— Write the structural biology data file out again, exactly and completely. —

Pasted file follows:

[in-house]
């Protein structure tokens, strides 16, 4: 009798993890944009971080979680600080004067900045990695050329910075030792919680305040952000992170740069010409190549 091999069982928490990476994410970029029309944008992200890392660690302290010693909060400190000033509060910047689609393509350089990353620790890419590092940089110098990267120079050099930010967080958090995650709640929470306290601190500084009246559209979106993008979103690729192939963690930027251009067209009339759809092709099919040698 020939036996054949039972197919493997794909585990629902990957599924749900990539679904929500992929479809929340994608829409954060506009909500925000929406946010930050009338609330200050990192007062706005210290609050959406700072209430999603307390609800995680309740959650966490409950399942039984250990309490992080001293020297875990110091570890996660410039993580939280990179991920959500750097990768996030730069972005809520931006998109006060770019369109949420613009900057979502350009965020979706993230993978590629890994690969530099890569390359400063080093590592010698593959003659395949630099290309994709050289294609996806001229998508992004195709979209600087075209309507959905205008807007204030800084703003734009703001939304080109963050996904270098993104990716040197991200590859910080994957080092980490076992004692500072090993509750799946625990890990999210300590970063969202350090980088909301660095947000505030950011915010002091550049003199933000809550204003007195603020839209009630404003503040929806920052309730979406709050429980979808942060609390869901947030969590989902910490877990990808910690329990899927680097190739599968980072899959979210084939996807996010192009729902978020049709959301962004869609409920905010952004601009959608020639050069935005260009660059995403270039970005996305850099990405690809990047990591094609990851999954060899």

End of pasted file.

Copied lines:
[in-house]
């Protein structure tokens, strides 16, 4: 009798993890944009971080979680600080004067900045990695050329910075030792919680305040952000992170740069010409190549 091999069982928490990476994410970029029309944008992200890392660690302290010693909060400190000033509060910047689609393509350089990353620790890419590092940089110098990267120079050099930010967080958090995650709640929470306290601190500084009246559209979106993008979103690729192939963690930027251009067209009339759809092709099919040698 020939036996054949039972197919493997794909585990629902990957599924749900990539679904929500992929479809929340994608829409954060506009909500925000929406946010930050009338609330200050990192007062706005210290609050959406700072209430999603307390609800995680309740959650966490409950399942039984250990309490992080001293020297875990110091570890996660410039993580939280990179991920959500750097990768996030730069972005809520931006998109006060770019369109949420613009900057979502350009965020979706993230993978590629890994690969530099890569390359400063080093590592010698593959003659395949630099290309994709050289294609996806001229998508992004195709979209600087075209309507959905205008807007204030800084703003734009703001939304080109963050996904270098993104990716040197991200590859910080994957080092980490076992004692500072090993509750799946625990890990999210300590970063969202350090980088909301660095947000505030950011915010002091550049003199933000809550204003007195603020839209009630404003503040929806920052309730979406709050429980979808942060609390869901947030969590989902910490877990990808910690329990899927680097190739599968980072899959979210084939996807996010192009729902978020049709959301962004869609409920905010952004601009959608020639050069935005260009660059995403270039970005996305850099990405690809990047990591094609990851999954060899």